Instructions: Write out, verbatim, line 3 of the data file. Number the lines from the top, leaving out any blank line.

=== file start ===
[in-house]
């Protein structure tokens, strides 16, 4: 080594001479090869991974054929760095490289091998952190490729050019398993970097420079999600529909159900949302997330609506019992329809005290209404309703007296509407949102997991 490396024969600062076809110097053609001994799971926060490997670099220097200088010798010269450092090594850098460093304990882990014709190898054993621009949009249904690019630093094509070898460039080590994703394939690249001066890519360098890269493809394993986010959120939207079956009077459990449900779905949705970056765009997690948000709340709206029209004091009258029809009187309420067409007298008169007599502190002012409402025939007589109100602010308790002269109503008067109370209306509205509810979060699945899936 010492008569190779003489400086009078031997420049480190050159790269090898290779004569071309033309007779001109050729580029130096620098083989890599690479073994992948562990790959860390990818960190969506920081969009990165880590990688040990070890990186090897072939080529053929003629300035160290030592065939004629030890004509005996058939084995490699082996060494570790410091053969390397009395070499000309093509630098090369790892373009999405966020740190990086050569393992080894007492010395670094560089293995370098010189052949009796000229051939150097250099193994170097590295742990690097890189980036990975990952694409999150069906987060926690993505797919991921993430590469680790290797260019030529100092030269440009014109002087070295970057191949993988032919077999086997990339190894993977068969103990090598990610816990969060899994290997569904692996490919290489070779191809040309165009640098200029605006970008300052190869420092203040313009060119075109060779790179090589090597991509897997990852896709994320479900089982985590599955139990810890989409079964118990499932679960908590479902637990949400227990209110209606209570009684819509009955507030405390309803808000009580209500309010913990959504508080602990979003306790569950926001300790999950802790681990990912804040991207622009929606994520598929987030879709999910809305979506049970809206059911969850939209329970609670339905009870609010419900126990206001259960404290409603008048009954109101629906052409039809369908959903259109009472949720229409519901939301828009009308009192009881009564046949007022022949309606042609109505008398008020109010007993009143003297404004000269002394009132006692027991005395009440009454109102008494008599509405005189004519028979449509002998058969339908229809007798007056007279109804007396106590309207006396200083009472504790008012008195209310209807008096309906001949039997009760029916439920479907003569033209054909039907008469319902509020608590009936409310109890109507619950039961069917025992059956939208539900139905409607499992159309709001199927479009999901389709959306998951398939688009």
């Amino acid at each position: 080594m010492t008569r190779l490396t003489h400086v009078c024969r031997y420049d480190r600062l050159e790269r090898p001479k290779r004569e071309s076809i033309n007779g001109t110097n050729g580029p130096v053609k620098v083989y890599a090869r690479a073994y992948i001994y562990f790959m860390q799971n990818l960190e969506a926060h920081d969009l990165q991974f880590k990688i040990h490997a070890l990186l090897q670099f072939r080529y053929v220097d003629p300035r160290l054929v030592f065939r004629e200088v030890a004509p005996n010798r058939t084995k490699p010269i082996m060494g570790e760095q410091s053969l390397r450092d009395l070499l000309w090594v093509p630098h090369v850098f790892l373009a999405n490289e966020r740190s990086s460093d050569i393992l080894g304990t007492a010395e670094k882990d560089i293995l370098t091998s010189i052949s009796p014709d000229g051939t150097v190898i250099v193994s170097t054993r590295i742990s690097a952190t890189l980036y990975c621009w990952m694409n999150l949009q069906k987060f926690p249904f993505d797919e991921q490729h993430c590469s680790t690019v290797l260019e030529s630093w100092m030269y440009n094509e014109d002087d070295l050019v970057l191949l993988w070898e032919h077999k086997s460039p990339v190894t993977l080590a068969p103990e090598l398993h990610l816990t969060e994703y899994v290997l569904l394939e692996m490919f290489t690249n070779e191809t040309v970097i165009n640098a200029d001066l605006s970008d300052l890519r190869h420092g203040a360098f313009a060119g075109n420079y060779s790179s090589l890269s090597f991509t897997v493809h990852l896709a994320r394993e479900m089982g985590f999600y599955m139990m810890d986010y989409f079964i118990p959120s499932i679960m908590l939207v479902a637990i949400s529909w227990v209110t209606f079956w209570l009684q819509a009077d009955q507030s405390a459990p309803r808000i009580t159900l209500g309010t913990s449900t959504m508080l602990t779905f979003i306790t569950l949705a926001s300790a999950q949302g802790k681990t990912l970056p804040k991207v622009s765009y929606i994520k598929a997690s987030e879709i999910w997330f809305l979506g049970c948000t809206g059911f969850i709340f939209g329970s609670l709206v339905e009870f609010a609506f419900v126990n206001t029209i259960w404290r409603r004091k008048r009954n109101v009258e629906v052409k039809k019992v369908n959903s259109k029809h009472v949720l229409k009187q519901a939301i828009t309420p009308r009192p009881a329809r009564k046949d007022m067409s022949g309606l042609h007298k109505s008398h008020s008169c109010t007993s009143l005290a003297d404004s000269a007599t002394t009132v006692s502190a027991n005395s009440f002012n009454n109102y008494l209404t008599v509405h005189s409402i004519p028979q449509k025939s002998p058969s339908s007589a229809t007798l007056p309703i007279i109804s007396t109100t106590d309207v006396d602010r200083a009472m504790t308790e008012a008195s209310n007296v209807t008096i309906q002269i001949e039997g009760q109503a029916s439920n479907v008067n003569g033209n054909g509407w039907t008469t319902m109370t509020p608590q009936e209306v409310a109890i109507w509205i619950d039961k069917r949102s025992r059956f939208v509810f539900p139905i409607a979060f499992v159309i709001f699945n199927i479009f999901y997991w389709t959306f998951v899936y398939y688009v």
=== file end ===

């Amino acid at each position: 080594m010492t008569r190779l490396t003489h400086v009078c024969r031997y420049d480190r600062l050159e790269r090898p001479k290779r004569e071309s076809i033309n007779g001109t110097n050729g580029p130096v053609k620098v083989y890599a090869r690479a073994y992948i001994y562990f790959m860390q799971n990818l960190e969506a926060h920081d969009l990165q991974f880590k990688i040990h490997a070890l990186l090897q670099f072939r080529y053929v220097d003629p300035r160290l054929v030592f065939r004629e200088v030890a004509p005996n010798r058939t084995k490699p010269i082996m060494g570790e760095q410091s053969l390397r450092d009395l070499l000309w090594v093509p630098h090369v850098f790892l373009a999405n490289e966020r740190s990086s460093d050569i393992l080894g304990t007492a010395e670094k882990d560089i293995l370098t091998s010189i052949s009796p014709d000229g051939t150097v190898i250099v193994s170097t054993r590295i742990s690097a952190t890189l980036y990975c621009w990952m694409n999150l949009q069906k987060f926690p249904f993505d797919e991921q490729h993430c590469s680790t690019v290797l260019e030529s630093w100092m030269y440009n094509e014109d002087d070295l050019v970057l191949l993988w070898e032919h077999k086997s460039p990339v190894t993977l080590a068969p103990e090598l398993h990610l816990t969060e994703y899994v290997l569904l394939e692996m490919f290489t690249n070779e191809t040309v970097i165009n640098a200029d001066l605006s970008d300052l890519r190869h420092g203040a360098f313009a060119g075109n420079y060779s790179s090589l890269s090597f991509t897997v493809h990852l896709a994320r394993e479900m089982g985590f999600y599955m139990m810890d986010y989409f079964i118990p959120s499932i679960m908590l939207v479902a637990i949400s529909w227990v209110t209606f079956w209570l009684q819509a009077d009955q507030s405390a459990p309803r808000i009580t159900l209500g309010t913990s449900t959504m508080l602990t779905f979003i306790t569950l949705a926001s300790a999950q949302g802790k681990t990912l970056p804040k991207v622009s765009y929606i994520k598929a997690s987030e879709i999910w997330f809305l979506g049970c948000t809206g059911f969850i709340f939209g329970s609670l709206v339905e009870f609010a609506f419900v126990n206001t029209i259960w404290r409603r004091k008048r009954n109101v009258e629906v052409k039809k019992v369908n959903s259109k029809h009472v949720l229409k009187q519901a939301i828009t309420p009308r009192p009881a329809r009564k046949d007022m067409s022949g309606l042609h007298k109505s008398h008020s008169c109010t007993s009143l005290a003297d404004s000269a007599t002394t009132v006692s502190a027991n005395s009440f002012n009454n109102y008494l209404t008599v509405h005189s409402i004519p028979q449509k025939s002998p058969s339908s007589a229809t007798l007056p309703i007279i109804s007396t109100t106590d309207v006396d602010r200083a009472m504790t308790e008012a008195s209310n007296v209807t008096i309906q002269i001949e039997g009760q109503a029916s439920n479907v008067n003569g033209n054909g509407w039907t008469t319902m109370t509020p608590q009936e209306v409310a109890i109507w509205i619950d039961k069917r949102s025992r059956f939208v509810f539900p139905i409607a979060f499992v159309i709001f699945n199927i479009f999901y997991w389709t959306f998951v899936y398939y688009v």